Daily currency analysis
The dollar again tested lows beyond 1.4740 in Asian trading on Monday before consolidating just weaker than the 1.47 level ahead of the US open. The dollar then pushed ahead sharply to highs beyond 1.4600 in new York as thin volumes ahead of the New Year holiday contributed to higher volatility.
US existing home sales were little changed at 5.00mn in November from a revised 4.98mn the previous month. Inventories fell for the month while prices were little changed. Following Friday's very weak report on new home sales, the existing sales data will provide some relief for the markets. The data may curb the most pessimistic housing forecasts, although sales are still at multi-year lows and there will still be expectations of very tough conditions in 2008.
There will be a series of important US economic reports after the Tuesday holiday, starting with the ISM manufacturing survey on Wednesday. The dollar will need a strong series of data to secure more solid foundations on growth grounds.
The institutional weightings will be watched very closely at the beginning of 2008 with some possible reduction in Euro positions as funds may have been over-weight in the currency at the end of 2007. Any shift would increase the potential for a dollar correction stronger, although structural concerns will persist and limit recoveries.
The Japanese currency secured a renewed advance in Asian trading on Monday with the break of dollar support close to 112.40 helping to trigger gains to highs around 111.75 before a corrective move back to 112.00 in Europe. The yen retained a strong tone against the dollar in New York and strengthened strongly to near 163.20 against the Euro.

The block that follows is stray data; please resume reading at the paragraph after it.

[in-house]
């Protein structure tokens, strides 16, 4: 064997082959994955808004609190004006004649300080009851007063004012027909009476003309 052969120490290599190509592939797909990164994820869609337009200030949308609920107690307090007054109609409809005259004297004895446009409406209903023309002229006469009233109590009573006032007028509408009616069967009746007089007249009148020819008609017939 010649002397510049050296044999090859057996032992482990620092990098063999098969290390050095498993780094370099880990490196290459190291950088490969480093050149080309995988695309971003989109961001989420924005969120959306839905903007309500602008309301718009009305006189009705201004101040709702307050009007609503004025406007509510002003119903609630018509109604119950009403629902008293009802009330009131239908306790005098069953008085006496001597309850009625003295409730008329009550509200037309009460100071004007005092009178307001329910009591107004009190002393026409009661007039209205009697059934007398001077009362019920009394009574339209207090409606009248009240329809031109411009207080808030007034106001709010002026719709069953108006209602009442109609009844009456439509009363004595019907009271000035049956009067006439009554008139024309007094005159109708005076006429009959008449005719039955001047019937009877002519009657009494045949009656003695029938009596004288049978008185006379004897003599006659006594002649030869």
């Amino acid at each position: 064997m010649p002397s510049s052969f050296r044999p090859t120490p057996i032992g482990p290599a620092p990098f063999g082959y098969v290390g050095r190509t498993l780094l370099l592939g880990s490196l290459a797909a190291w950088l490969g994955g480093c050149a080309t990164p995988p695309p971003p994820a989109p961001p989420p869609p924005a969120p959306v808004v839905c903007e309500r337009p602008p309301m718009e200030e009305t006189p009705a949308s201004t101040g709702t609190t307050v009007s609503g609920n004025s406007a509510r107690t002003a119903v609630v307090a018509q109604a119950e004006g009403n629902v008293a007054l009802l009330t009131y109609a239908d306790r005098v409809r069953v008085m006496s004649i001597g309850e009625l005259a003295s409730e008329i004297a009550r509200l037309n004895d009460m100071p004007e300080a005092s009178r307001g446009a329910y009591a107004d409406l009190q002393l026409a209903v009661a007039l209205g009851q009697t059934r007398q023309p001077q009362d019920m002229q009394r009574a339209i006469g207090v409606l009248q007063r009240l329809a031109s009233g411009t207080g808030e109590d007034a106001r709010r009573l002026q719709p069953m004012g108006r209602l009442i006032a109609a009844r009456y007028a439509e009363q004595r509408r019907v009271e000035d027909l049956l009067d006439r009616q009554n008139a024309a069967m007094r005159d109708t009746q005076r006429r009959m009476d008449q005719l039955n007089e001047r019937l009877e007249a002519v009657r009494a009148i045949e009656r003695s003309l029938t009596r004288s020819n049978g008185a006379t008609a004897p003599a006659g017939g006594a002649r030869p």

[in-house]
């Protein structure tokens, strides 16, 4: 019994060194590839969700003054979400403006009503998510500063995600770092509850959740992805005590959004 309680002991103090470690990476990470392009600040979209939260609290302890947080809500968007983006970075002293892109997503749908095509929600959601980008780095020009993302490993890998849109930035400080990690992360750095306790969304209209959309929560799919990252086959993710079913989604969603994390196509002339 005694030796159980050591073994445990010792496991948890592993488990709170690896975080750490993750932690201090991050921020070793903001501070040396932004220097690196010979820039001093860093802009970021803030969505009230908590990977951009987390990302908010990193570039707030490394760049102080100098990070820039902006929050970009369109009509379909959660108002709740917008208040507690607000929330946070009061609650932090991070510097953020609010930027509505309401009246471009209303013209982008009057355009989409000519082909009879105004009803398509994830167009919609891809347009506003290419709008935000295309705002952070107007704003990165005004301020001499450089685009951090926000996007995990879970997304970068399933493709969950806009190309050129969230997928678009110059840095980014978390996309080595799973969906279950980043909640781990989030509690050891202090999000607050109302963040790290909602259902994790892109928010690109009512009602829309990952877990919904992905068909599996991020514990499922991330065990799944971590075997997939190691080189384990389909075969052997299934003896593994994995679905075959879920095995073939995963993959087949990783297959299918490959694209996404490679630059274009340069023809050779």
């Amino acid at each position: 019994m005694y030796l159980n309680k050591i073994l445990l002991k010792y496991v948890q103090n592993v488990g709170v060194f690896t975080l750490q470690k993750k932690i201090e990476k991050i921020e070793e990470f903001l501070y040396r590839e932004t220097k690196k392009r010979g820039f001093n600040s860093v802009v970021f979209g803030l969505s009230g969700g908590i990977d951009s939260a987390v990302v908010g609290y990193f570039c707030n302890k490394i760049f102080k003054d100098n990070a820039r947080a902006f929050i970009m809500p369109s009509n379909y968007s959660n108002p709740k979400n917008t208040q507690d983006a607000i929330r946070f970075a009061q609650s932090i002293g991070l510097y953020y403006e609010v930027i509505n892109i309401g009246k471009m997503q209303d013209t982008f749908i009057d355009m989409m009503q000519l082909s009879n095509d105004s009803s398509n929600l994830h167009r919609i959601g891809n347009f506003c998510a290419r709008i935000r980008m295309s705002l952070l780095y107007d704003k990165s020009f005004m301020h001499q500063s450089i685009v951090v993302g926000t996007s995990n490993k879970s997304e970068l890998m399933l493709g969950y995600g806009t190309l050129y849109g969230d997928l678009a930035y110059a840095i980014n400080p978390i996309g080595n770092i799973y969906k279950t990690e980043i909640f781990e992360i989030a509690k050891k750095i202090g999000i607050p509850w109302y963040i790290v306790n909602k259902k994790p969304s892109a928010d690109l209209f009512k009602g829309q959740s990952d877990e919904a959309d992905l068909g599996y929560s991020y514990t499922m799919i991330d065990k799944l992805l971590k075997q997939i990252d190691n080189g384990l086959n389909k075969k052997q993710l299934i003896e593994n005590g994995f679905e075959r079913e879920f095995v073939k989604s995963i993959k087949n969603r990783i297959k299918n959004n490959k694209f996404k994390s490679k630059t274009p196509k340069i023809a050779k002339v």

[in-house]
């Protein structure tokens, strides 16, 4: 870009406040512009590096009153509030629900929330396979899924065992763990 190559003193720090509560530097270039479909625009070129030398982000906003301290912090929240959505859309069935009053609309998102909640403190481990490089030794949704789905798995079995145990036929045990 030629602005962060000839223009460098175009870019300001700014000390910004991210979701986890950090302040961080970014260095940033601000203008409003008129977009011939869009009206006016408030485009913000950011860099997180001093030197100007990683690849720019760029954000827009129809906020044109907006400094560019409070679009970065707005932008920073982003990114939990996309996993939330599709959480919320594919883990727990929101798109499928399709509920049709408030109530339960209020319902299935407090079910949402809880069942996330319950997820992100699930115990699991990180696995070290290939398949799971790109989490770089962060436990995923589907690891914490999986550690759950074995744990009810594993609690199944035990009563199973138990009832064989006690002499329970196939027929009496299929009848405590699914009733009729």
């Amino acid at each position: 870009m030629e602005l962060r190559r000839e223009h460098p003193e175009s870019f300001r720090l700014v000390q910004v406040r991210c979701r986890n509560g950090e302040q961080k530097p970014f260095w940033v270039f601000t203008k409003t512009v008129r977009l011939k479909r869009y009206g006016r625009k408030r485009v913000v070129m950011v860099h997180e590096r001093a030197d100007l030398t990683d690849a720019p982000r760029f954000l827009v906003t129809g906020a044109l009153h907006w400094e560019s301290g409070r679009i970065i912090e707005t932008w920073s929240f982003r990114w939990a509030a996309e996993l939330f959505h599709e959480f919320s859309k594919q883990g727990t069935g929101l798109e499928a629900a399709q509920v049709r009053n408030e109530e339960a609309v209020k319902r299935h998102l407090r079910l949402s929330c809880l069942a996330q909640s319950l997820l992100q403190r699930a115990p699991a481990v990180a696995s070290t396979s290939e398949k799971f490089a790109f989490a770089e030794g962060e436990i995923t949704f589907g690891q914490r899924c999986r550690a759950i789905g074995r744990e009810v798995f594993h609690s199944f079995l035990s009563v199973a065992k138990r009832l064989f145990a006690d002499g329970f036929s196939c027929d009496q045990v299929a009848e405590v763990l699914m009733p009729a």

Risk tolerances were generally lower on Monday with a reluctance to maintain carry-trade positions over the year-end period. This provided significant yen support, especially with underlying credit risks still an important factor. The geo-political uncertainty surrounding Pakistan was also still a significant background factor.
The attitude of domestic investors will be watched very closely in 2008, although Japanese markets will now be closed until January 4th. Any drop in retail yen selling would provide important support to the Japanese currency early next year, especially with the lack of domestic trading.
From record lows against the Euro at the end of last week and seven successive daily losses, the UK currency was able to secure a significant correction on Monday with a move to 0.7325 from 0.7385 before settling around 0.7355 in choppy trading. Sterling strengthened to two-week highs near 2.01 against the dollar before a very sharp retreat to 1.9825 in volatile trade as liquidity dipped.
Any evidence of firm UK retail spending during the holiday period would provide near-term currency support as it would tend to discourage another early interest rate cut by the Bank of England.
Institutional weightings at the beginning of 2008 will be watched closely to assess whether there is any exodus from the UK currency on growth fears or whether there will be increased demand within Europe on valuation grounds following sharp losses against the Euro during 2007.
The Swiss franc has retained a firm stance against the Euro on Monday with initial safe-haven demand. This trend was enhanced in US trading by a generally weaker Euro with the franc holding close to 1.6550. The US currency weakened to lows around 1.1230 against the franc before a recovery back to 1.1330 following the US data releases.
The franc was able to draw some further support from defensive demand with the geo-political tensions surrounding Pakistan and credit risks still having some positive impact on the currency. The drop on Wall Street also helped underpin the Swiss currency.
The Australian dollar consolidated with a firm bias in US trading on Friday and there were renewed gains in local trading on Monday with an advance to 0.8825 against the US currency. Domestically, there was a firm 16.2% increase in Australian private credit which provide some support, although global conditions were the dominant influence.